It’s been a long time since our primary television-recording dilemma was a simple matter of choosing between VHS and Beta. The intervening years between the much-lauded advent of the videocassette tape recorder and these days of astounding recording choice have been busy ones for those in the consumer electronics industry, with the result that the lay person simply wanting to tape their favorite show while they go out for the evening can feel a little unsure about which way to turn. With videocassettes quickly becoming a thing of the past, the television recording public are feeling the urgency of familiarising themselves with the new methods of saving their favorite shows for later. So let’s take a quick look at what makes digital video recorders so great.
Digital video recorders work, in very basic terms, by copying the shows you want to see later directly on to the hard drive stored within the device. This very conveniently eliminates the need to store a multitude of cassette tapes, or even DVDs, and allows you to say a not so fond farewell to those hurried moments of scurrying around at the last moment, desperately trying to lay your hands on a blank tape before you miss the all-important first five minutes of your show. Most of the hard drives included in these digital video recorders are rather large, meaning that you can store almost as many shows as you would like – you’ll never again have to wait for re-runs to see that episode you loved so much.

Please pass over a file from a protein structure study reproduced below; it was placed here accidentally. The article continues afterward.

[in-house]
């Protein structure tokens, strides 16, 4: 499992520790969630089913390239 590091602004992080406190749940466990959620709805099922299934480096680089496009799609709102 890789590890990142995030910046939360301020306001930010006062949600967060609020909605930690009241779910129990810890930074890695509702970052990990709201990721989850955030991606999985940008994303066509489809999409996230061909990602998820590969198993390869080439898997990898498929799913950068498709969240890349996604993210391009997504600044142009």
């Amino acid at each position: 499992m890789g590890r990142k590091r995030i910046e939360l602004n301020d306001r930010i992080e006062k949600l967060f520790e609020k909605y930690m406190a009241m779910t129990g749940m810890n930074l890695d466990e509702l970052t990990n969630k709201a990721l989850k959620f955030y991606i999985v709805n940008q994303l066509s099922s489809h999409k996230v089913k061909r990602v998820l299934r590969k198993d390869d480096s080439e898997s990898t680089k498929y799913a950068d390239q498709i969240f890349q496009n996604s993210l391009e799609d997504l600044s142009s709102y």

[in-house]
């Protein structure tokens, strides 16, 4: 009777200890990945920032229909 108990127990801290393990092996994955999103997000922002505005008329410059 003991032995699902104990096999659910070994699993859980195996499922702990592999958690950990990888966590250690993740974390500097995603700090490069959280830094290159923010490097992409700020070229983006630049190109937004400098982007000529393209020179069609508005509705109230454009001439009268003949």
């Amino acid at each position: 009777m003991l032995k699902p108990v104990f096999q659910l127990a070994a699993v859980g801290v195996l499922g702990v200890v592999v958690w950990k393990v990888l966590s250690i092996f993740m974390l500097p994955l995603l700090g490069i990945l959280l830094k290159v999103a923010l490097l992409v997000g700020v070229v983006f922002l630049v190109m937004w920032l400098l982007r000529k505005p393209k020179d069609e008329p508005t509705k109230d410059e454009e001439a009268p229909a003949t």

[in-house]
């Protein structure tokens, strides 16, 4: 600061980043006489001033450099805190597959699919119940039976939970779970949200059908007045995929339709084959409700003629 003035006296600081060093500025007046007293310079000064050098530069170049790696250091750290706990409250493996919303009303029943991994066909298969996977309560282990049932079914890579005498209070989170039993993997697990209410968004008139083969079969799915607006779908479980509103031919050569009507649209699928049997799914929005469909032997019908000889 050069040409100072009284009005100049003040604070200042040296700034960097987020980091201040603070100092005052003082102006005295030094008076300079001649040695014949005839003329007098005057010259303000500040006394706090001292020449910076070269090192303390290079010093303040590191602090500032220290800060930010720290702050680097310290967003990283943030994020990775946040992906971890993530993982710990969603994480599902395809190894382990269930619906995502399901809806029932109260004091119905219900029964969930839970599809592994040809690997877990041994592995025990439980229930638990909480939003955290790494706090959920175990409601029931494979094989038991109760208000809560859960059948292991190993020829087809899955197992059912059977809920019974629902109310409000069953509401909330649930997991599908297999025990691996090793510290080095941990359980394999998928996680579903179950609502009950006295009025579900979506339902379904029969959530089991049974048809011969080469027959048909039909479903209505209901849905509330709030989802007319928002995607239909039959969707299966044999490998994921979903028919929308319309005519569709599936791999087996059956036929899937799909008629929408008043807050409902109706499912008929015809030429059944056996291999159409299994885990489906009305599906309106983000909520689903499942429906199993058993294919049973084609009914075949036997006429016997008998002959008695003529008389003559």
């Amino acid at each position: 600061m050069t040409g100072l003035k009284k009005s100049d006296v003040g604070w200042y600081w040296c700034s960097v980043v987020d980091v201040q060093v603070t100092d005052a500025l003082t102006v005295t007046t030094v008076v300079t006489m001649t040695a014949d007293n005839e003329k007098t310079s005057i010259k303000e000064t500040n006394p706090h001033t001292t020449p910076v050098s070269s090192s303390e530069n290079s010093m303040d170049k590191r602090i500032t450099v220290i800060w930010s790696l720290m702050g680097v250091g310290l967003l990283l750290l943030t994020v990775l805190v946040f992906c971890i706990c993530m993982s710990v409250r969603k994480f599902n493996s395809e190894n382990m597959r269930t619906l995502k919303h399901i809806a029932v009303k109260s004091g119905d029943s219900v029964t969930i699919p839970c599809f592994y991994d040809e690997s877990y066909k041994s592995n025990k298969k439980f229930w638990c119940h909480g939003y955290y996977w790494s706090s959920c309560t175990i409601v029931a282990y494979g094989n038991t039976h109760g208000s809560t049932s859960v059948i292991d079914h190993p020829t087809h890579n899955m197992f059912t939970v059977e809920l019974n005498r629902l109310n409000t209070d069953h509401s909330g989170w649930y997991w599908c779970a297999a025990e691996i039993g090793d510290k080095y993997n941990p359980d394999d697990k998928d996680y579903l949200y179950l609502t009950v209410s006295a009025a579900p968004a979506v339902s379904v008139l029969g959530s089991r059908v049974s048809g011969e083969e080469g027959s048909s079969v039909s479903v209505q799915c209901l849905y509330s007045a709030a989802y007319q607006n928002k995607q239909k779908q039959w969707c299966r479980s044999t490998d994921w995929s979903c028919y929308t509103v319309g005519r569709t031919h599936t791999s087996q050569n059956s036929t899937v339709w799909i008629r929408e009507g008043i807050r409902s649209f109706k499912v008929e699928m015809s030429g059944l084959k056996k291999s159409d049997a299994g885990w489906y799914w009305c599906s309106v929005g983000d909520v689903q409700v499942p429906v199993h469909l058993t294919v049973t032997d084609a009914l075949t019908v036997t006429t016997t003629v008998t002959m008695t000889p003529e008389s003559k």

But surely this capacity to store shows on the digital video recorders hard drive is something of a disadvantage too – doesn’t it eliminate also the portability of the cassette tapes we used previously? Does this mean that we can’t share shows that we’ve taped with our friends, or bring the recording with us when we visit their homes? On the contrary, digital video recorders are more share-friendly than ever. Shows stored on the unit’s hard drive can be transferred to DVDs, offering you that same convenience or portability you enjoyed before. But digital video recorders can also allow you send the shows you have taped over the Internet, meaning that sharing recordings is more instantaneous than ever before.
The barrage of new technology that hits us almost every day can undoubtedly be daunting, but much of it is actually quite easy to master. You don’t necessarily have to understand the nitty-gritty of a digital recorder’s innards to be able to enjoy the simple convenience it offers. And once you master the recorder’s simple operations, you’ll never go back to those burdensome cassette tapes.